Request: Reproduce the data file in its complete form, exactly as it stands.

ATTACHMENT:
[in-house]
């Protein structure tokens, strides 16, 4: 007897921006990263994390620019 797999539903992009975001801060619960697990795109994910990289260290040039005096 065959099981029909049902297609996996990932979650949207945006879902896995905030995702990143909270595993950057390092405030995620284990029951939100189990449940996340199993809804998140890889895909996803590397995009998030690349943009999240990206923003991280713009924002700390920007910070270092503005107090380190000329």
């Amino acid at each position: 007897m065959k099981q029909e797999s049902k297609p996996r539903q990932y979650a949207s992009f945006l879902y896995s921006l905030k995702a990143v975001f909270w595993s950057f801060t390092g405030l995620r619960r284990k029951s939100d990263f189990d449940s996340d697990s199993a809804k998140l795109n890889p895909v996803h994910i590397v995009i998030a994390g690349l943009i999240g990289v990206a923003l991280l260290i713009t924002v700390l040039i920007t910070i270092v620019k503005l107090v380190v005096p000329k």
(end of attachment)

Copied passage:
[in-house]
């Protein structure tokens, strides 16, 4: 007897921006990263994390620019 797999539903992009975001801060619960697990795109994910990289260290040039005096 065959099981029909049902297609996996990932979650949207945006879902896995905030995702990143909270595993950057390092405030995620284990029951939100189990449940996340199993809804998140890889895909996803590397995009998030690349943009999240990206923003991280713009924002700390920007910070270092503005107090380190000329």
């Amino acid at each position: 007897m065959k099981q029909e797999s049902k297609p996996r539903q990932y979650a949207s992009f945006l879902y896995s921006l905030k995702a990143v975001f909270w595993s950057f801060t390092g405030l995620r619960r284990k029951s939100d990263f189990d449940s996340d697990s199993a809804k998140l795109n890889p895909v996803h994910i590397v995009i998030a994390g690349l943009i999240g990289v990206a923003l991280l260290i713009t924002v700390l040039i920007t910070i270092v620019k503005l107090v380190v005096p000329k």